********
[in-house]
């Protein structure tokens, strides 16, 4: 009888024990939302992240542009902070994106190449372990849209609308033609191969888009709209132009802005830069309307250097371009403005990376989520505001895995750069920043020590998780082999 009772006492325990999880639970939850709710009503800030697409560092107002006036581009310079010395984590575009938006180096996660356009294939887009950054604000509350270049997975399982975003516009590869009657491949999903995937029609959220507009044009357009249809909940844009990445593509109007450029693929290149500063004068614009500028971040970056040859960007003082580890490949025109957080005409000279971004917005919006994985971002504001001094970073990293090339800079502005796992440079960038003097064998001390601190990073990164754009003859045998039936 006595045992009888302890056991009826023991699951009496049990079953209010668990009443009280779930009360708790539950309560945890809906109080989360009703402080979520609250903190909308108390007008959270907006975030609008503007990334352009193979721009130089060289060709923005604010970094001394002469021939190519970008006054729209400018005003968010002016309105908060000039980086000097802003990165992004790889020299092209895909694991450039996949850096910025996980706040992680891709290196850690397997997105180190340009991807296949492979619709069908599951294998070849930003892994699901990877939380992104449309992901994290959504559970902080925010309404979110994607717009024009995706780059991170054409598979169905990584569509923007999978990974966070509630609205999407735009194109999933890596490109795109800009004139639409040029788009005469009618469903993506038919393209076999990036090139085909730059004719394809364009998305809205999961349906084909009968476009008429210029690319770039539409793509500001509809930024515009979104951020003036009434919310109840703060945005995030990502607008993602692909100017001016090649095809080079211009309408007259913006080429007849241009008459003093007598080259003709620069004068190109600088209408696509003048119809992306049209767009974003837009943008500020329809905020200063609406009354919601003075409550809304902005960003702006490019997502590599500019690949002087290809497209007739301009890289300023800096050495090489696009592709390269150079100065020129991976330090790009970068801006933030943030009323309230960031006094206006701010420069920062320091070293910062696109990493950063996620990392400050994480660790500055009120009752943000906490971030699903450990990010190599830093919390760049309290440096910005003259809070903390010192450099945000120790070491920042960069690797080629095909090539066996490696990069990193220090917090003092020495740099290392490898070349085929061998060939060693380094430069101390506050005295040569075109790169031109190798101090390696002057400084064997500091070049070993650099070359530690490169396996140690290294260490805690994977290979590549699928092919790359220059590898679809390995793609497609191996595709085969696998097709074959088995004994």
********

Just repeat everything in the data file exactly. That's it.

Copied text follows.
[in-house]
């Protein structure tokens, strides 16, 4: 009888024990939302992240542009902070994106190449372990849209609308033609191969888009709209132009802005830069309307250097371009403005990376989520505001895995750069920043020590998780082999 009772006492325990999880639970939850709710009503800030697409560092107002006036581009310079010395984590575009938006180096996660356009294939887009950054604000509350270049997975399982975003516009590869009657491949999903995937029609959220507009044009357009249809909940844009990445593509109007450029693929290149500063004068614009500028971040970056040859960007003082580890490949025109957080005409000279971004917005919006994985971002504001001094970073990293090339800079502005796992440079960038003097064998001390601190990073990164754009003859045998039936 006595045992009888302890056991009826023991699951009496049990079953209010668990009443009280779930009360708790539950309560945890809906109080989360009703402080979520609250903190909308108390007008959270907006975030609008503007990334352009193979721009130089060289060709923005604010970094001394002469021939190519970008006054729209400018005003968010002016309105908060000039980086000097802003990165992004790889020299092209895909694991450039996949850096910025996980706040992680891709290196850690397997997105180190340009991807296949492979619709069908599951294998070849930003892994699901990877939380992104449309992901994290959504559970902080925010309404979110994607717009024009995706780059991170054409598979169905990584569509923007999978990974966070509630609205999407735009194109999933890596490109795109800009004139639409040029788009005469009618469903993506038919393209076999990036090139085909730059004719394809364009998305809205999961349906084909009968476009008429210029690319770039539409793509500001509809930024515009979104951020003036009434919310109840703060945005995030990502607008993602692909100017001016090649095809080079211009309408007259913006080429007849241009008459003093007598080259003709620069004068190109600088209408696509003048119809992306049209767009974003837009943008500020329809905020200063609406009354919601003075409550809304902005960003702006490019997502590599500019690949002087290809497209007739301009890289300023800096050495090489696009592709390269150079100065020129991976330090790009970068801006933030943030009323309230960031006094206006701010420069920062320091070293910062696109990493950063996620990392400050994480660790500055009120009752943000906490971030699903450990990010190599830093919390760049309290440096910005003259809070903390010192450099945000120790070491920042960069690797080629095909090539066996490696990069990193220090917090003092020495740099290392490898070349085929061998060939060693380094430069101390506050005295040569075109790169031109190798101090390696002057400084064997500091070049070993650099070359530690490169396996140690290294260490805690994977290979590549699928092919790359220059590898679809390995793609497609191996595709085969696998097709074959088995004994």